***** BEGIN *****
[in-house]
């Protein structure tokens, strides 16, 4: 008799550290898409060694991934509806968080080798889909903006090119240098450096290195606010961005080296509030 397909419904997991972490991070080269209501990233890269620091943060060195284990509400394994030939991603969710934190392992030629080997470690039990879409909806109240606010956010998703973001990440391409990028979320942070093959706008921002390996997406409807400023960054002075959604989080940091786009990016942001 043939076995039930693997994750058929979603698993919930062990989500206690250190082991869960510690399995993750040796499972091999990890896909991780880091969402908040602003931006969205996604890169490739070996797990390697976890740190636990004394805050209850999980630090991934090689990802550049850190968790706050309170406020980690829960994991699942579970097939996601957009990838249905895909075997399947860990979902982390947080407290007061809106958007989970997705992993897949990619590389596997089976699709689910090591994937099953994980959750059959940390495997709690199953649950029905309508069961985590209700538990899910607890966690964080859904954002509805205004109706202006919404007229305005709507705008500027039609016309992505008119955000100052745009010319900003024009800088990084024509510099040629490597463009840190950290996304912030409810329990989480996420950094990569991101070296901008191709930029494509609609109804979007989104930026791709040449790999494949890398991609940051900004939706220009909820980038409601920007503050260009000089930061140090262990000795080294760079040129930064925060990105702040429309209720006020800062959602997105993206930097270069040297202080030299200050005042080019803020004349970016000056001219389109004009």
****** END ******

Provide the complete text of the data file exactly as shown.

[in-house]
């Protein structure tokens, strides 16, 4: 008799550290898409060694991934509806968080080798889909903006090119240098450096290195606010961005080296509030 397909419904997991972490991070080269209501990233890269620091943060060195284990509400394994030939991603969710934190392992030629080997470690039990879409909806109240606010956010998703973001990440391409990028979320942070093959706008921002390996997406409807400023960054002075959604989080940091786009990016942001 043939076995039930693997994750058929979603698993919930062990989500206690250190082991869960510690399995993750040796499972091999990890896909991780880091969402908040602003931006969205996604890169490739070996797990390697976890740190636990004394805050209850999980630090991934090689990802550049850190968790706050309170406020980690829960994991699942579970097939996601957009990838249905895909075997399947860990979902982390947080407290007061809106958007989970997705992993897949990619590389596997089976699709689910090591994937099953994980959750059959940390495997709690199953649950029905309508069961985590209700538990899910607890966690964080859904954002509805205004109706202006919404007229305005709507705008500027039609016309992505008119955000100052745009010319900003024009800088990084024509510099040629490597463009840190950290996304912030409810329990989480996420950094990569991101070296901008191709930029494509609609109804979007989104930026791709040449790999494949890398991609940051900004939706220009909820980038409601920007503050260009000089930061140090262990000795080294760079040129930064925060990105702040429309209720006020800062959602997105993206930097270069040297202080030299200050005042080019803020004349970016000056001219389109004009």